The next section skips to Chicago in 1871, where the outlaws have been hiding from the law. The chapter begins with Noah Ross, a twin of Quentin, and an owner of several slaughterhouses and factories. He is well to do and has made out well by shorting insurance companies before the great fire and buying properties on the low. He contracts the family to ďoverseeĒ a political election, in order to prevent fraud against Republican candidates and voters. Later, General Sheridan shows up to entice Bill Bread, Sergeant Jan Muller, and others into working for Ross to obtain pardons. His espousal of a realpolitik solution to political corruption is at odds with other more hagiographic accounts of officer conduct during and after the war. Jackman has Sheridan in plain clothes, hiding his own identity paradoxically by donning a more individualist set of modern attire. Sheridan counsels this group of hand picked killers that in order to earn their pardon they will have to do what earned them a court martial and death sentence after the war. Jackman convincingly covers his fictional Sheridan with a sheen of plausible deniability and even suggests that there is really not much difference between himself or the army and Ross, Winter, or the rest of the family.
In a fascinating move, Jackman demonstrates, by introducing the Tayloresque character of Noah Ross and his world of slaughter, how an industrializing city in postwar America actually works. The savage shaving and wholesale boiling of half living pigs is both honest in its depiction of a slaughterhouse in Chicago and a sad commentary on a dependence and fetishizing of an economy of scale and scope. For Ross and his employees, the pigs are transformed from ďuseless thingsĒ into varieties of products that can be counted, numbered, and produce a value or price. Jackmanís slaughterhouses and the corrupt Chicago style politics involving the gaming of political contests suggests the scholarly organizational hypothesis of Robert Wiebe; indeed, it appears to be an all out assault on the convictions, character, and modes of living of island communities. As such, men like Ross and the world they are producing render the Winter family not only outmoded but also ripe for sale by turning the whole into parts that will be consumed and disposed of in filthy gutters. There is an effectiveness to an emphasis on efficiency, Jackman posits, but there is also an emptiness about the endeavor that bests the worst wickedness of Winter, Ross, and the rest of the family.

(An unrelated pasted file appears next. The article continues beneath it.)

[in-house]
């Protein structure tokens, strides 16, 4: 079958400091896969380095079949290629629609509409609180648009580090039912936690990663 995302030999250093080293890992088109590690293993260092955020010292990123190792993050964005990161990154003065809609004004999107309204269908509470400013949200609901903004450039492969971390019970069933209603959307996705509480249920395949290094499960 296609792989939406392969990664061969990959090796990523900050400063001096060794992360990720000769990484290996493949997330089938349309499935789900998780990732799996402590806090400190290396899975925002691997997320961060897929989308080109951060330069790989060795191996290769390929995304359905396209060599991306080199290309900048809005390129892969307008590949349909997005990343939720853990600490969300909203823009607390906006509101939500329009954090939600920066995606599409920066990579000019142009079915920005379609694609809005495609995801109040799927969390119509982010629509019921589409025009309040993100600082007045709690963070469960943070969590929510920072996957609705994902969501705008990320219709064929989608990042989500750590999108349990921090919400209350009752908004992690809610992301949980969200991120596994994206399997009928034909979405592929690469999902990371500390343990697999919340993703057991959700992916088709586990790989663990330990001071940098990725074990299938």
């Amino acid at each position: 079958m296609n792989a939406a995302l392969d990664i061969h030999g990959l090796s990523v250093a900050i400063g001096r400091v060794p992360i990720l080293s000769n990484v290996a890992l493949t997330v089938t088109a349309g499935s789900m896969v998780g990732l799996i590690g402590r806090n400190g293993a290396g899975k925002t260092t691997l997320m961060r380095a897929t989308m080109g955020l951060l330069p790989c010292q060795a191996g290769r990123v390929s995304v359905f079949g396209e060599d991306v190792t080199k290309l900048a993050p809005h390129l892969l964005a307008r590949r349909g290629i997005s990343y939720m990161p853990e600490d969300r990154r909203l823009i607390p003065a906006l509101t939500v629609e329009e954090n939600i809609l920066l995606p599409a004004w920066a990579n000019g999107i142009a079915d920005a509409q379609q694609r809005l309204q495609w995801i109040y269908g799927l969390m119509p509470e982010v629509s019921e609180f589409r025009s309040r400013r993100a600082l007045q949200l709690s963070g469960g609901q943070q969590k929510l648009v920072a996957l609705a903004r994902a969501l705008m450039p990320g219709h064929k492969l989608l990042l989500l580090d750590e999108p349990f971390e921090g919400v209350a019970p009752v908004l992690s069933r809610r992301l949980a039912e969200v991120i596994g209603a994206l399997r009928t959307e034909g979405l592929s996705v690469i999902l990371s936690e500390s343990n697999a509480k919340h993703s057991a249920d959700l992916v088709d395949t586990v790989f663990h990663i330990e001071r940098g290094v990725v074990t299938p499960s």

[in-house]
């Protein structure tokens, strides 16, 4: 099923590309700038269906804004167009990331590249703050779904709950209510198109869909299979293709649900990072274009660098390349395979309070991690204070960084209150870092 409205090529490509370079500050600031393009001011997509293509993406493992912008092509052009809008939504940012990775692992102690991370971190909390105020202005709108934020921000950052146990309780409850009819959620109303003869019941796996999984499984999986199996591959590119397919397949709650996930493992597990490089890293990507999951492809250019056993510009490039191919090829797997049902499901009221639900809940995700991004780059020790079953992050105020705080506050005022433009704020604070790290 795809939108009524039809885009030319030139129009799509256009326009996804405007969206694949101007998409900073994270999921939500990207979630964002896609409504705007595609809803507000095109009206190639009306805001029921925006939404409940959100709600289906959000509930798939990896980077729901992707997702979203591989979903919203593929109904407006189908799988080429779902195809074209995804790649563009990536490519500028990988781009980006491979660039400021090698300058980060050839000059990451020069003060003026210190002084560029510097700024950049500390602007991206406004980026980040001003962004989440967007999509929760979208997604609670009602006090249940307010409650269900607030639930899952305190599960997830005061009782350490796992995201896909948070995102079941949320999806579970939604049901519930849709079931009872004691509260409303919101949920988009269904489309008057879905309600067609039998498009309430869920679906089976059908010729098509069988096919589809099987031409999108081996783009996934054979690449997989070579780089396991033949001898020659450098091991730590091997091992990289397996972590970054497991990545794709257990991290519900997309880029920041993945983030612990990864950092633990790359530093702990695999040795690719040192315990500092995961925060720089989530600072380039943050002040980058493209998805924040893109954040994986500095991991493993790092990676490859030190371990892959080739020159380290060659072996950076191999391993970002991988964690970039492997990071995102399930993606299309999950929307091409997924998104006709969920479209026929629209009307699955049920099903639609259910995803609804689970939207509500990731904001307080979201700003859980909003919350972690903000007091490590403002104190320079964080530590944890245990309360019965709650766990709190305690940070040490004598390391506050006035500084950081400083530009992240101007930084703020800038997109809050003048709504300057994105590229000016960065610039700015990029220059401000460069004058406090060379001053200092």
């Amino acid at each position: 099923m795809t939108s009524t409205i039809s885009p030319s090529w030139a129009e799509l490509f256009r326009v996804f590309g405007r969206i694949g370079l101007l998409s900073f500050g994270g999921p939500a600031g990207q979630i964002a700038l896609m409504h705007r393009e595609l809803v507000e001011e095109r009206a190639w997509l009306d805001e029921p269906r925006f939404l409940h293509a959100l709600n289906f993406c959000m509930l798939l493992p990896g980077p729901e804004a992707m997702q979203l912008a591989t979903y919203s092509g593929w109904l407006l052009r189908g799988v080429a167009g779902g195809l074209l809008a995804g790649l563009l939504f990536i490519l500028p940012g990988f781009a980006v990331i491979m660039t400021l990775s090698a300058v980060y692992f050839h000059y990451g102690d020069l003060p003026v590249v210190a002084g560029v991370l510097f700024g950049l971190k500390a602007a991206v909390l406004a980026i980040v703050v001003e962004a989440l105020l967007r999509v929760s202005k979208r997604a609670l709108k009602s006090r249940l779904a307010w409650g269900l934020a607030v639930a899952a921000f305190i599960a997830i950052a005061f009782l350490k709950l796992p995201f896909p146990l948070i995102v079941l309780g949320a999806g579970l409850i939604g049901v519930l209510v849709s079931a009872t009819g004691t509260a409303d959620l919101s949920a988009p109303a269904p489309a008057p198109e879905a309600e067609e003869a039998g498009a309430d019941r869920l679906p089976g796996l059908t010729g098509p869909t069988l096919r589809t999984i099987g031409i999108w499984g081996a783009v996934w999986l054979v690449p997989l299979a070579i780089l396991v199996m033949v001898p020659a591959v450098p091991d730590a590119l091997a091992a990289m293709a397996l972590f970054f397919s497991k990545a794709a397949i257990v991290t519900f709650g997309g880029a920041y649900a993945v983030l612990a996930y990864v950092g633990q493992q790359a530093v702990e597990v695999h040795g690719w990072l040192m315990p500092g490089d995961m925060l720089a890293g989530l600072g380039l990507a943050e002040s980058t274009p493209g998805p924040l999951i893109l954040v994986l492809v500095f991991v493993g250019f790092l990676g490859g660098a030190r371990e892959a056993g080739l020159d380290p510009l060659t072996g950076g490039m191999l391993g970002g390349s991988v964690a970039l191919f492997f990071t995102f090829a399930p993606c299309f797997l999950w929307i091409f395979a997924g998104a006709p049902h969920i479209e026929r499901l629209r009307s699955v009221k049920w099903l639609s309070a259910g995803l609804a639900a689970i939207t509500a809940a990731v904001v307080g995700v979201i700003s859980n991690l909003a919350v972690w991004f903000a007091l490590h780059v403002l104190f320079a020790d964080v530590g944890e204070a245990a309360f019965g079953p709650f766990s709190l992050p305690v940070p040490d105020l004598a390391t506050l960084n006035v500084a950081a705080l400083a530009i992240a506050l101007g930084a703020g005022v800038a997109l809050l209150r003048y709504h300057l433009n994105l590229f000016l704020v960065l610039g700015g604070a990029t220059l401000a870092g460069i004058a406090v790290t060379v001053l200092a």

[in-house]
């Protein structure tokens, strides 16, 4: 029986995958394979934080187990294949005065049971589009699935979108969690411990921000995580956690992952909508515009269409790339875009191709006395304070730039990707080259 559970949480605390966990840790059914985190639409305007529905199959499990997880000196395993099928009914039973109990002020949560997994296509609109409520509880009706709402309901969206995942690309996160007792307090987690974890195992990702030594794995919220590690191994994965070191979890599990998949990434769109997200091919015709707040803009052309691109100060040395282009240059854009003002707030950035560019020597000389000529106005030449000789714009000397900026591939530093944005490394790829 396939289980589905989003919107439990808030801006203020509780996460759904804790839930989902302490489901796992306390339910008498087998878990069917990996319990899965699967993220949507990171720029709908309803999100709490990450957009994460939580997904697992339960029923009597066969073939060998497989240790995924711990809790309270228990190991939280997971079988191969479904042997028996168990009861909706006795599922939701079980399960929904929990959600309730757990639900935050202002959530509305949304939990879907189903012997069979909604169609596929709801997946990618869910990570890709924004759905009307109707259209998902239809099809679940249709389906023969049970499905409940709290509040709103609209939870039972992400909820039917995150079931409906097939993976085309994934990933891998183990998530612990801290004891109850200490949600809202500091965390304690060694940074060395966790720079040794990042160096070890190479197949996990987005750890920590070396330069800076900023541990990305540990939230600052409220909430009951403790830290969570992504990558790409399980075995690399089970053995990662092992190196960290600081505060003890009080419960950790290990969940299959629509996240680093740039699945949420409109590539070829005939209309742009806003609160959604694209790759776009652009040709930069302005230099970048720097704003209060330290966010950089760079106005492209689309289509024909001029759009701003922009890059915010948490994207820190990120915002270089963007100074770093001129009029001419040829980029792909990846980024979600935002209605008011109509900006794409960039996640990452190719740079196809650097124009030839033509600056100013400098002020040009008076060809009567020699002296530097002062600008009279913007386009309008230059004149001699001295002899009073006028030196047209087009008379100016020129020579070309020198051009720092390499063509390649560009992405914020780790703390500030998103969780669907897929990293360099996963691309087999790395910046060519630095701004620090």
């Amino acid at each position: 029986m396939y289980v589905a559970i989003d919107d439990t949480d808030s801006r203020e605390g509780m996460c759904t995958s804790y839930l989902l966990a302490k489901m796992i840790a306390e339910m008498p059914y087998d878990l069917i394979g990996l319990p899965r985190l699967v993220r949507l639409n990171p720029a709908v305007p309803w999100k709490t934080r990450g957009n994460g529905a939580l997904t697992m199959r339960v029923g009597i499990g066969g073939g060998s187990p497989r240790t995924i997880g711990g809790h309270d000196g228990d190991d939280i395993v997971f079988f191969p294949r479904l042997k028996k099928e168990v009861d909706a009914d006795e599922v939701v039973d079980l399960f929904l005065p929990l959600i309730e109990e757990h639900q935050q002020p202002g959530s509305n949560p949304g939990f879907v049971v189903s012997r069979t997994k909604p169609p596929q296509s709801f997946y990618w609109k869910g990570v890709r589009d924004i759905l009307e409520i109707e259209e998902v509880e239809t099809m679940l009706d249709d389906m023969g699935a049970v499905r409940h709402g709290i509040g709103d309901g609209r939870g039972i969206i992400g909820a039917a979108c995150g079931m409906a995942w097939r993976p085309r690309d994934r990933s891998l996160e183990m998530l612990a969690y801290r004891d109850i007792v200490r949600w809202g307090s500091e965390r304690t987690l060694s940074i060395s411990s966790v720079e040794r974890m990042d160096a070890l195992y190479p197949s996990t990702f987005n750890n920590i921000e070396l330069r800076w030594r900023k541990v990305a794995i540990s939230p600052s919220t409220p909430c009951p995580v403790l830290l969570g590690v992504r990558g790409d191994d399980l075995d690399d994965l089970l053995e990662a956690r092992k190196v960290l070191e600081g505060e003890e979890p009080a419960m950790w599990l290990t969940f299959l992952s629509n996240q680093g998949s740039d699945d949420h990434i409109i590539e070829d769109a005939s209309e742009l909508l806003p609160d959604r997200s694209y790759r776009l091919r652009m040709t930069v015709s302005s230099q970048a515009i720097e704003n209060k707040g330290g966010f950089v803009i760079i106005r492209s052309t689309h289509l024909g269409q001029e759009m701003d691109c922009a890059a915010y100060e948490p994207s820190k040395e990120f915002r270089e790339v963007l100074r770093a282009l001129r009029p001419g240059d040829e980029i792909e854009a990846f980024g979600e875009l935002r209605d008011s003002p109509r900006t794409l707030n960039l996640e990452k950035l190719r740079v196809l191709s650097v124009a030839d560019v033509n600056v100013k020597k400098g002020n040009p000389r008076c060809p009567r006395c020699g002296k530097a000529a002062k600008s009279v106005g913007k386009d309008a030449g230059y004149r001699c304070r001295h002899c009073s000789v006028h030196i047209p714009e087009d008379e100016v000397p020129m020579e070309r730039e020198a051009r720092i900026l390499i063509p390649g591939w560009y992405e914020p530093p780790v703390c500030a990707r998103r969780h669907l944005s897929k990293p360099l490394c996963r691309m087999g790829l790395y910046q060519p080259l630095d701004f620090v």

Perhaps the only drawback to Jackmanís work comes in the final apocalyptic showdown in Oklahoma. Here, in describing the deaths of most of the family, his prose seems so spare as to be skeletal and reminiscent more of bald stage directions or a screenplay. And often the sentences appear to run out of steam and become very short accounts of actions. Though this may match the events, the style at the end appears to be less about conscious acts than of unfinished thoughts or overly truncated ideas. Though his writing was always crisp and cinematic, at the end Jackman appears to simply be rushing to get to the end of his work. With the final apocalypse, the end feels somewhat disjointed and turns the actions and thoughts and results of the preceding violence into individual bits or cyphers that appear to elude meaning.
Clifford Jackmanís novel has been expertly plotted and his characters are ingeniously drawn. He is adept at providing just enough exposition to give coherence to the work and he manages tension and surprise as well as anybody working in films today. Jackman is familiar as well with the social, cultural, and historical world of the characters he has drawn. His world isnít populated by unconvincing political robots, and one gets the sense that he researched enough of the historical mileau to go beyond the official papers of commanding officers and read the sources from the bottom up.
Andrew Wollard is an independent scholar and writer with a research interest in grassroots and populist movements. He received his BA from the University of New Mexico and his MFA from the University of Alabama.